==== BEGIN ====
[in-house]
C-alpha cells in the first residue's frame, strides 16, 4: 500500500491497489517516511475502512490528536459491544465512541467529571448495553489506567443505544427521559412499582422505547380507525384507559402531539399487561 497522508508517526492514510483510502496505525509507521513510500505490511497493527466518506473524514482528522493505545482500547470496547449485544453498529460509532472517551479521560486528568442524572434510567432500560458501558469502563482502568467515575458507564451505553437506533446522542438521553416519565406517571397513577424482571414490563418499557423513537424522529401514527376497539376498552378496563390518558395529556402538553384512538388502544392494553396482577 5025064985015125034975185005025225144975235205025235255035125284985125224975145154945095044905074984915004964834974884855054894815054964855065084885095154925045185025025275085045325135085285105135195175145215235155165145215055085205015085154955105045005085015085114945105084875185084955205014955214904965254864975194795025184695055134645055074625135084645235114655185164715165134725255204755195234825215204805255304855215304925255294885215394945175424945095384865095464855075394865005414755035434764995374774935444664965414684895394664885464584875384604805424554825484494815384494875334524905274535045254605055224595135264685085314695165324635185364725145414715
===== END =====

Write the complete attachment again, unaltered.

[in-house]
C-alpha cells in the first residue's frame, strides 16, 4: 500500500491497489517516511475502512490528536459491544465512541467529571448495553489506567443505544427521559412499582422505547380507525384507559402531539399487561 497522508508517526492514510483510502496505525509507521513510500505490511497493527466518506473524514482528522493505545482500547470496547449485544453498529460509532472517551479521560486528568442524572434510567432500560458501558469502563482502568467515575458507564451505553437506533446522542438521553416519565406517571397513577424482571414490563418499557423513537424522529401514527376497539376498552378496563390518558395529556402538553384512538388502544392494553396482577 5025064985015125034975185005025225144975235205025235255035125284985125224975145154945095044905074984915004964834974884855054894815054964855065084885095154925045185025025275085045325135085285105135195175145215235155165145215055085205015085154955105045005085015085114945105084875185084955205014955214904965254864975194795025184695055134645055074625135084645235114655185164715165134725255204755195234825215204805255304855215304925255294885215394945175424945095384865095464855075394865005414755035434764995374774935444664965414684895394664885464584875384604805424554825484494815384494875334524905274535045254605055224595135264685085314695165324635185364725145414715